Notably, Abruzzo acknowledges that “not all non-compete agreements necessarily violate the NLRA”―a “narrowly tailored” non-compete agreement would be permissible, but only if it is “justified by special circumstances.”
On May 30, 2023, National Labor Relations Board (NLRB) General Counsel Jennifer Abruzzo issued a memorandum asserting that the “proffer, maintenance, and enforcement” of most non-compete provisions in employment contracts violate the National Labor Relations Act (NLRA). This memorandum follows on the heels of other recent efforts to curtail non-compete provisions, including the Federal Trade Commission’s proposed rule that—if enacted and thereafter successful in promised court challenges—would retroactively ban nearly all such provisions in employment agreements; a bipartisan Senate bill that would ban most non-compete provisions going forward; and a slew of recent state legislation making non-compete provisions more difficult for employers to enforce. Although the memorandum does not, on its own, impact or alter the laws relating to non-compete provisions, it does convey the enforcement priorities of the general counsel’s office and the approach it will take to prosecute cases—an approach that, if adopted by the NLRB, would significantly limit the enforceability of non-compete provisions nationwide for non-managerial, non-supervisory employees.
In the memorandum, Abruzzo contends that non-compete agreements, “[e]xcept in limited circumstances,” amount to an unfair labor practice in violation of Section 8(a)(1) of the NLRA, which prohibits employers from interfering with employees’ rights under Section 7 of that act. These rights include the “right[s] to self-organization, to form, join, or assist labor organizations, to bargain collectively through representatives of their own choosing, and to engage in other concerted activities for the purpose of collective bargaining or other mutual aid or protection.” According to Abruzzo, most non-compete provisions impermissibly “chill” employees’ exercise of their Section 7 rights by limiting their ability to quit or change jobs, thereby diminishing their bargaining power and capacity to engage in “concerted activities” to improve their working conditions.
The memorandum does not specifically define “non-compete agreements,” other than to indicate that the effect of such agreements is to “prohibit employees from accepting certain types of jobs and operating certain types of businesses after the end of their employment.” Based on this language, it appears that non-compete agreements would generally not include other types of post-employment restrictive employment covenants—such as non-disclosure agreements and client, customer or employee nonsolicitation agreements—because these covenants do not typically prohibit employees from accepting certain types of jobs or operating certain types of businesses after the end of their employment. In a prior memorandum, however, the general counsel identified “no solicitation” and “no poaching” clauses as among the types of clauses that she views as “problematic” in “some severance agreements.”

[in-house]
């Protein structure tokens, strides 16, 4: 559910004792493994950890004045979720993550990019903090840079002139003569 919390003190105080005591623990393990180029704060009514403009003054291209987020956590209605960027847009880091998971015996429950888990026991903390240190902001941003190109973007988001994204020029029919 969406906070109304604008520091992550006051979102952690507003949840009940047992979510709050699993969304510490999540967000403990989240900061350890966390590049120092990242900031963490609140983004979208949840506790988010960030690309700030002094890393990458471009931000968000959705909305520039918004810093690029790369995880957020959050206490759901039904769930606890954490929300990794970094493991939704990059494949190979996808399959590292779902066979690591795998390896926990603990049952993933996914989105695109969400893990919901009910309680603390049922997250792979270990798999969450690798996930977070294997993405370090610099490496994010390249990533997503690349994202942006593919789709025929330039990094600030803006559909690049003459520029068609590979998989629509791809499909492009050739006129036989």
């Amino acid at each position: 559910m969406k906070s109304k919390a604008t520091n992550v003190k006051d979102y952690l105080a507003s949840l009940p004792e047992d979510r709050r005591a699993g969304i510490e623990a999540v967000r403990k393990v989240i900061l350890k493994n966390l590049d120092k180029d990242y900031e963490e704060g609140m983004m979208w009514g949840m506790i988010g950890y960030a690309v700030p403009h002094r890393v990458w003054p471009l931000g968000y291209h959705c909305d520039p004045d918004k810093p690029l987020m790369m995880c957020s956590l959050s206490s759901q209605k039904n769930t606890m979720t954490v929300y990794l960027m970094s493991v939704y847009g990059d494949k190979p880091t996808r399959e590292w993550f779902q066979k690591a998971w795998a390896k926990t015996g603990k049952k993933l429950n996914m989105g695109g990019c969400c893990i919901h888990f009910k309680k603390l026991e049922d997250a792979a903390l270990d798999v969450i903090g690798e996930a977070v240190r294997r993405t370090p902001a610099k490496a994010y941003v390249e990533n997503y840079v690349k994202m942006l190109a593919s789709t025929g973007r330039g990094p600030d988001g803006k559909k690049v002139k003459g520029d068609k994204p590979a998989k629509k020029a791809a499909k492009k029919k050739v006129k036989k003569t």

Notably, Abruzzo acknowledges that “not all non-compete agreements necessarily violate the NLRA”―a “narrowly tailored” non-compete agreement would be permissible, but only if it is “justified by special circumstances.” The memorandum largely punts on the question of what “special circumstances” would qualify, merely noting that “a desire to avoid competition from a former employee is not a legitimate business interest that could support a special circumstances defense.” And, in Abruzzo’s opinion, “special circumstances” would unlikely exist when a non-compete is imposed (1) on low- or middle-wage workers who lack access to trade secrets or other protectable interests; or (2) in states where non-competes are unenforceable. The memorandum does provide some generic examples, however, of situations where non-compete provisions would likely not violate the NLRA. These include: (1) when the provisions “clearly restrict only individuals’ managerial or ownership interests in a competing business”; (2) when they pertain to “true independent-contractor relationships”; and (3) when they are narrowly tailored to protect proprietary or trade secret information.
The memorandum is not binding on the NLRB and lacks the force of law. Nevertheless, it signals that non-compete agreements will be an enforcement priority for the NLRB general counsel’s office moving forward. The memorandum specifically directs NLRB regional directors to refer cases involving “arguably unlawful” non-compete agreements to the NLRB’s Division of Advice for further consideration. If the NLRB ultimately chooses to adopt the position set forth in the general counsel’s memo, it would substantially limit the enforceability of non-compete provisions nationwide for non-managerial, non-supervisory employees.
Regardless of whether the Board adopts the general counsel’s position and the success of any challenges to it, employers need to keep in mind that many state and local jurisdictions currently have restrictions on and requirements for non-compete provisions and other post-employment restrictive covenants.
For More Information
If you have any questions about this Alert, please contact Lawrence H. Pockers, Shannon Hampton Sutherland, William R. Heaston, any of the attorneys in our Non-Compete and Trade Secrets Group, any of the attorneys in our Employment, Labor, Benefits and Immigration Practice Group or the attorney in the firm with whom you are regularly in contact.
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